An attacker’s computers don’t need to mass at a border, nor are they marked so that independent observers can identify them; indeed compromised systems may be used to further obfuscate things.

Cyber arsenals are being built up, not only by the usual suspects of US, UK, Russia and China, but by Israel, Japan and smaller countries.

Cyber warfare capability is a force multiplier and provides the potential for asymmetric warfare. Israel and others have said that they will treat a cyber attacker in the same way as a physical attack and may respond kinetically, rather than simply in kind. Bits vs bombs, if you will.

Rules of cyber conflict, broadly similar to traditional rules, are starting to emerge. This needs to continue and ensure that some of the trickier questions are answered.

Surveillance nation

The false zero sum game of security vs. privacy will continue to play out, with the enforced information sharing of personal and financial data, in the name of protecting life and liberty.

As everyone is a suspect, who needs to be monitored to ensure compliance, we need a panopticon for all communications – so say an increasing number of governments, trying to suck up everything to find needles.

Without transparency, oversight and being made to justify and temper ambitions, governments, law enforcement and intelligence agencies will continue to take liberties with our privacy, and abuses will stay hidden, unless citizens take a stand.

Trap and trade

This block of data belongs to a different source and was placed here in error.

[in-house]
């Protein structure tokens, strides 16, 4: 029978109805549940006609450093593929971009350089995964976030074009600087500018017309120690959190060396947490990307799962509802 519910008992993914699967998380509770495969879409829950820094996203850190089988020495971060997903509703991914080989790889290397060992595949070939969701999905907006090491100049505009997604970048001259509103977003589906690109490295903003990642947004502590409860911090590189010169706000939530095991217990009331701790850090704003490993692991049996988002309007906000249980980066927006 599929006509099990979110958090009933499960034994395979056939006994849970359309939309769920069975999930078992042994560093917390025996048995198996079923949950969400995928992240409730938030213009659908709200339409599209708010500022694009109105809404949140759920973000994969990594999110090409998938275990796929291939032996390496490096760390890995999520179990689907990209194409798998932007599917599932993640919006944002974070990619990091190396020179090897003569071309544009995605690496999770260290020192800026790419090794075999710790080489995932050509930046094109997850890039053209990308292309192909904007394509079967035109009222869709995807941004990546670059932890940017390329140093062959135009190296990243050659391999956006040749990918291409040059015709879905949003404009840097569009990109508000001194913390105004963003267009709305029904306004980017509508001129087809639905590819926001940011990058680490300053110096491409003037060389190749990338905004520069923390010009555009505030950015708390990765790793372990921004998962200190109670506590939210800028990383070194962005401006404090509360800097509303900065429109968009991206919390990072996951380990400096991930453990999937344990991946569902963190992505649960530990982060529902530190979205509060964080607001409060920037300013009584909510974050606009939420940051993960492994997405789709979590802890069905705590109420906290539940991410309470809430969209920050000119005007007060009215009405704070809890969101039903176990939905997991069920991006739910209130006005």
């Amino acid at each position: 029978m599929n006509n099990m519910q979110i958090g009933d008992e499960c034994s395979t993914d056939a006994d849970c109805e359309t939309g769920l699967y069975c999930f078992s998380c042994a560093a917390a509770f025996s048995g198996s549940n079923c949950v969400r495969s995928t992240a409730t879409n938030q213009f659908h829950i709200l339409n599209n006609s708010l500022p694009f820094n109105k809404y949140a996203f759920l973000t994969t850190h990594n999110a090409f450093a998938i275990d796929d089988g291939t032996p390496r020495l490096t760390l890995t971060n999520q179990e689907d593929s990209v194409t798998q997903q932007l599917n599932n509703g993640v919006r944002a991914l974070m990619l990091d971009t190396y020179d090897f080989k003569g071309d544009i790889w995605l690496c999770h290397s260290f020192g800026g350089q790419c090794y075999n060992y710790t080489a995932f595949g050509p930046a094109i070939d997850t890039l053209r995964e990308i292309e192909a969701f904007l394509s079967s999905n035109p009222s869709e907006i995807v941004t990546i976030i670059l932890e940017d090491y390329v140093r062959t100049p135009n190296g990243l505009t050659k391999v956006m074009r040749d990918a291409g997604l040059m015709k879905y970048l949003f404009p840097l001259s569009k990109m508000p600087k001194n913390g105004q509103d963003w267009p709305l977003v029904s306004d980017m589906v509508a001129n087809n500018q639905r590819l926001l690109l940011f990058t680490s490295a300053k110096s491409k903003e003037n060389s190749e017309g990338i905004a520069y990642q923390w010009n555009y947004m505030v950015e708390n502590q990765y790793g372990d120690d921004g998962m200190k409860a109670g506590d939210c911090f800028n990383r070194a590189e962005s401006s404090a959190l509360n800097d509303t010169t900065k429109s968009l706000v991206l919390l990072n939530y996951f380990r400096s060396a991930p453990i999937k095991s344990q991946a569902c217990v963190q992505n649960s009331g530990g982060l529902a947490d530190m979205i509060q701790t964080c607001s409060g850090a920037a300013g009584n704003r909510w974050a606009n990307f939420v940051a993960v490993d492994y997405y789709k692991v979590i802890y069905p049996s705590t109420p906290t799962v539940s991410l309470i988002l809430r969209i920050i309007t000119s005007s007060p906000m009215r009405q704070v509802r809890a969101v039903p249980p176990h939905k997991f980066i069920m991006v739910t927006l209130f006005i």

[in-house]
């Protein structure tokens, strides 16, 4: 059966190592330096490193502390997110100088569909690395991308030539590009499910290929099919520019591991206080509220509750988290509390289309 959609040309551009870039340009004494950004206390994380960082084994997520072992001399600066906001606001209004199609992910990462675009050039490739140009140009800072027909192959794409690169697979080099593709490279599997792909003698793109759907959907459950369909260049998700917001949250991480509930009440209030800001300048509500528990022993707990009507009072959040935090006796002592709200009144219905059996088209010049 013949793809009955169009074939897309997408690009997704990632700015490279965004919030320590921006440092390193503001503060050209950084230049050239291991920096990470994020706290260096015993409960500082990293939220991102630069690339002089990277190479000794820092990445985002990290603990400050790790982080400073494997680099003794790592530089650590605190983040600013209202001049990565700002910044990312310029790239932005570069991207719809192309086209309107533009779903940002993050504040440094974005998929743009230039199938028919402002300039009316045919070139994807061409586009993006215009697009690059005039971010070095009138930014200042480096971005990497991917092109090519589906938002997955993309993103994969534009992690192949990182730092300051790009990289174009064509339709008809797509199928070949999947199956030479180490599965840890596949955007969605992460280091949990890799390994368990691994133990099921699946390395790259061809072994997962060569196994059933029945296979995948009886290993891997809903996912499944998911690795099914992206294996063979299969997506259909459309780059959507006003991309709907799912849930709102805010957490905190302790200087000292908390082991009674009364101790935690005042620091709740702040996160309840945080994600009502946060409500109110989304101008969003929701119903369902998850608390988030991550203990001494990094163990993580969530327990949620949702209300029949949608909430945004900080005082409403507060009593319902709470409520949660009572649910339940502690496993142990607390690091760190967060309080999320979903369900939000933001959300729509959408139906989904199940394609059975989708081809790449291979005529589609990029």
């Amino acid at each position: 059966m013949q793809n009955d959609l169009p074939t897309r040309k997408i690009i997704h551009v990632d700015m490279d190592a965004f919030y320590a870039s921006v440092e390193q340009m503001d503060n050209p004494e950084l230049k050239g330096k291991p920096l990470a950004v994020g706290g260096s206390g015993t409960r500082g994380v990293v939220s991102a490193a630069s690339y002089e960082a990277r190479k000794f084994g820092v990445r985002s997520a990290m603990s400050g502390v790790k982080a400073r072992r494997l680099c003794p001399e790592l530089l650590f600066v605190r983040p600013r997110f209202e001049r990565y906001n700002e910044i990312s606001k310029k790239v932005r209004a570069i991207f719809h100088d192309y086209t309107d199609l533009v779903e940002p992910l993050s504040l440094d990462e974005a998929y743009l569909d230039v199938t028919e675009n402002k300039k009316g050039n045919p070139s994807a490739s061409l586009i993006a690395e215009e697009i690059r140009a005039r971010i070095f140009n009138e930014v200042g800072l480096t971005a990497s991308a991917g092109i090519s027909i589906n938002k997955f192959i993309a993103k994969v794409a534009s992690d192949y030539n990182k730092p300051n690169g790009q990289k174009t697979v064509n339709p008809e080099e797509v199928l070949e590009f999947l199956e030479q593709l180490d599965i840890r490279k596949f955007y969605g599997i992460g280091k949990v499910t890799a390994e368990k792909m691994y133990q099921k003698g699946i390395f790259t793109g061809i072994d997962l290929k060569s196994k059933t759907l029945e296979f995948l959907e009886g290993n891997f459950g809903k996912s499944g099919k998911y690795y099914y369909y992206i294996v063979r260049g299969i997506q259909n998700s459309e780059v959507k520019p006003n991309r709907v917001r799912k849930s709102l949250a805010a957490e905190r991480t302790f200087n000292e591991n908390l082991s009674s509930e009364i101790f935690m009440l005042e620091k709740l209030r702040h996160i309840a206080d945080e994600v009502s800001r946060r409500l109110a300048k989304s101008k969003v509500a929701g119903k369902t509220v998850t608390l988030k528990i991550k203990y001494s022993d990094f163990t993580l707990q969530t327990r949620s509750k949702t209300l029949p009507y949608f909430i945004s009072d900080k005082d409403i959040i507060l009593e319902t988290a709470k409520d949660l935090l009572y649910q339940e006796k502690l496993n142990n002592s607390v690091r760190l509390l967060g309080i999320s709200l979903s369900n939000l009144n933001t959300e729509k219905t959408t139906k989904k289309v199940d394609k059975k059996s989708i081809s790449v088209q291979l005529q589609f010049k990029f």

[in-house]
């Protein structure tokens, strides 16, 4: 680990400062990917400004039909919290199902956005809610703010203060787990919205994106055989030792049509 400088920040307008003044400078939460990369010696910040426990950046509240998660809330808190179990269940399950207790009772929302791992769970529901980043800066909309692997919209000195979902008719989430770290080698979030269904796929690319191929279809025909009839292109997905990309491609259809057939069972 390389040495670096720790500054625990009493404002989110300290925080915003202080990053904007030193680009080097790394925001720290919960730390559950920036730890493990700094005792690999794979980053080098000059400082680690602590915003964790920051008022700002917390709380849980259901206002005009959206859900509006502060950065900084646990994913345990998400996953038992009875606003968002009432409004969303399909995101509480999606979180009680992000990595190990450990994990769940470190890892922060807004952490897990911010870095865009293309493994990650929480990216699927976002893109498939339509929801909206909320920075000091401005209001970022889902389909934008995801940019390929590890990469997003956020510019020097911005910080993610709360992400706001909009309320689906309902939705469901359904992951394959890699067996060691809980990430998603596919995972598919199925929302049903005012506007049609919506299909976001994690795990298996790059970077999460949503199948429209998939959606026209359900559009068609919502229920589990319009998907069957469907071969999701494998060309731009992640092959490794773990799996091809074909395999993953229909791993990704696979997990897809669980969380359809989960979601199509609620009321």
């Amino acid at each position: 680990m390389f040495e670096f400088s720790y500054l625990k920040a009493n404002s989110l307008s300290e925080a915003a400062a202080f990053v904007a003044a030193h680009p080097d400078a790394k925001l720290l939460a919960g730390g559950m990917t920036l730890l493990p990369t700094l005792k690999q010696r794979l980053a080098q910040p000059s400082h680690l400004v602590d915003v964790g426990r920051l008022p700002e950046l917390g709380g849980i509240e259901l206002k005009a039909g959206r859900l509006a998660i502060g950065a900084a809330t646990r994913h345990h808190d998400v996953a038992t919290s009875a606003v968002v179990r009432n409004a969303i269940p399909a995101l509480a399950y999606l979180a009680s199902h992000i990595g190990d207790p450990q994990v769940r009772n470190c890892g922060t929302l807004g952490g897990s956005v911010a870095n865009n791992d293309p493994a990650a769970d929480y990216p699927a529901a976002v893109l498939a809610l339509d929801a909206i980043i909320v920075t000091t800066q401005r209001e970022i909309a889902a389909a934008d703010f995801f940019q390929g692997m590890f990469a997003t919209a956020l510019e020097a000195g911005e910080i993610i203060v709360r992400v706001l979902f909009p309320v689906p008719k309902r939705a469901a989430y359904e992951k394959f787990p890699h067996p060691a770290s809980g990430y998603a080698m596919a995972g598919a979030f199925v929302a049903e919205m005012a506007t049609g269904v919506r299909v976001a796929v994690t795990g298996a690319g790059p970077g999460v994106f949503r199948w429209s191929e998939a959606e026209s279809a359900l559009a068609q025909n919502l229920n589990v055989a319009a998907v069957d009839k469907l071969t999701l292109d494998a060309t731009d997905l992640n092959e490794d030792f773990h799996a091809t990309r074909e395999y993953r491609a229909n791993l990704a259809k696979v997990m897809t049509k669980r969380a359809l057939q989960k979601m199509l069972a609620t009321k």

Where miscreants are identified, we will see increased use of mutual legal assistance, international arrest warrants and extradition even where the suspect may not have committed an offence in the jurisdiction where they are sought from.

Nationals that would not be extradited by their home country will be tricked into, or tracked, travelling to more co-operative countries where they are then seized.

This will not just be for criminal hackers and fraudsters but also whistleblowers, copyright infringers and online gambling site operators etc.

International rules in this area should be equitable and extradition requests should be based on the same level of evidence required for a prosecution in the country holding the subject in question; preferably for a crime recognised there also.

Media Muddle

Writers will continue to conflate and confuse denial of service with hacking and downloading with sharing.

The fear mongers will repeat long in the tooth scare stories about terrorist hackers taking down all the technology and services we take for granted.

There will often be seeds of truth and fact behind the dark sinister tales, but should not be taken as gospel without supporting evidence.

Identity matters